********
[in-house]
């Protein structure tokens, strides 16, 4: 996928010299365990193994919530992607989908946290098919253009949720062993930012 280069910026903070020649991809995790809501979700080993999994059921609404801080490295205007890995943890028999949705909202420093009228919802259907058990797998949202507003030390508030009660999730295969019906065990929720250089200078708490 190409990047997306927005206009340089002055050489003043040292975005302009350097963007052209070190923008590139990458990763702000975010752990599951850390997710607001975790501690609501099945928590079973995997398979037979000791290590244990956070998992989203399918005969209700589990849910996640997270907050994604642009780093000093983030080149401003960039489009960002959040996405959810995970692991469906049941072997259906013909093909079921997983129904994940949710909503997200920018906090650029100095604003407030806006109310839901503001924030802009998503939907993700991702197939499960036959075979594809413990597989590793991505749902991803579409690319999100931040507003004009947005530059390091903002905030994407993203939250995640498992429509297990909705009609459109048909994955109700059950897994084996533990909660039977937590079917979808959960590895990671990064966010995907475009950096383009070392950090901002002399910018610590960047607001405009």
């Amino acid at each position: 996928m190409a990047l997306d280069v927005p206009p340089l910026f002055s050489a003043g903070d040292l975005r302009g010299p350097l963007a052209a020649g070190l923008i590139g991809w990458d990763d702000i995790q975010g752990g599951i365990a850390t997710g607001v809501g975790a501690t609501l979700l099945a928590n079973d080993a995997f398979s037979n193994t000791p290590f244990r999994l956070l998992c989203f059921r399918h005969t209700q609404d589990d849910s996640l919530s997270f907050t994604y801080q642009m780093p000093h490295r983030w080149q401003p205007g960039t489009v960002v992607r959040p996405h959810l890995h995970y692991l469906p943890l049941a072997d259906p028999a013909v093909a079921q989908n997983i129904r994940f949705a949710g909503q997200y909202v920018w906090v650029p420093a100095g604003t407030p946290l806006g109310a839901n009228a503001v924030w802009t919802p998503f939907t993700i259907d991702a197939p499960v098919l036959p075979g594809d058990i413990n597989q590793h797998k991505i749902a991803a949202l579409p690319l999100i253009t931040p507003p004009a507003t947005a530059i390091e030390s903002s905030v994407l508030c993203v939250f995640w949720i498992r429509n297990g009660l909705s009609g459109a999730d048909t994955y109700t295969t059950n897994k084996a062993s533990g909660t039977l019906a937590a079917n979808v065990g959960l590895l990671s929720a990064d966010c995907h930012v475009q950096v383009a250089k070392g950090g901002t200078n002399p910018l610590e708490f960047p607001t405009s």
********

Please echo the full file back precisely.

[in-house]
């Protein structure tokens, strides 16, 4: 996928010299365990193994919530992607989908946290098919253009949720062993930012 280069910026903070020649991809995790809501979700080993999994059921609404801080490295205007890995943890028999949705909202420093009228919802259907058990797998949202507003030390508030009660999730295969019906065990929720250089200078708490 190409990047997306927005206009340089002055050489003043040292975005302009350097963007052209070190923008590139990458990763702000975010752990599951850390997710607001975790501690609501099945928590079973995997398979037979000791290590244990956070998992989203399918005969209700589990849910996640997270907050994604642009780093000093983030080149401003960039489009960002959040996405959810995970692991469906049941072997259906013909093909079921997983129904994940949710909503997200920018906090650029100095604003407030806006109310839901503001924030802009998503939907993700991702197939499960036959075979594809413990597989590793991505749902991803579409690319999100931040507003004009947005530059390091903002905030994407993203939250995640498992429509297990909705009609459109048909994955109700059950897994084996533990909660039977937590079917979808959960590895990671990064966010995907475009950096383009070392950090901002002399910018610590960047607001405009």
């Amino acid at each position: 996928m190409a990047l997306d280069v927005p206009p340089l910026f002055s050489a003043g903070d040292l975005r302009g010299p350097l963007a052209a020649g070190l923008i590139g991809w990458d990763d702000i995790q975010g752990g599951i365990a850390t997710g607001v809501g975790a501690t609501l979700l099945a928590n079973d080993a995997f398979s037979n193994t000791p290590f244990r999994l956070l998992c989203f059921r399918h005969t209700q609404d589990d849910s996640l919530s997270f907050t994604y801080q642009m780093p000093h490295r983030w080149q401003p205007g960039t489009v960002v992607r959040p996405h959810l890995h995970y692991l469906p943890l049941a072997d259906p028999a013909v093909a079921q989908n997983i129904r994940f949705a949710g909503q997200y909202v920018w906090v650029p420093a100095g604003t407030p946290l806006g109310a839901n009228a503001v924030w802009t919802p998503f939907t993700i259907d991702a197939p499960v098919l036959p075979g594809d058990i413990n597989q590793h797998k991505i749902a991803a949202l579409p690319l999100i253009t931040p507003p004009a507003t947005a530059i390091e030390s903002s905030v994407l508030c993203v939250f995640w949720i498992r429509n297990g009660l909705s009609g459109a999730d048909t994955y109700t295969t059950n897994k084996a062993s533990g909660t039977l019906a937590a079917n979808v065990g959960l590895l990671s929720a990064d966010c995907h930012v475009q950096v383009a250089k070392g950090g901002t200078n002399p910018l610590e708490f960047p607001t405009s």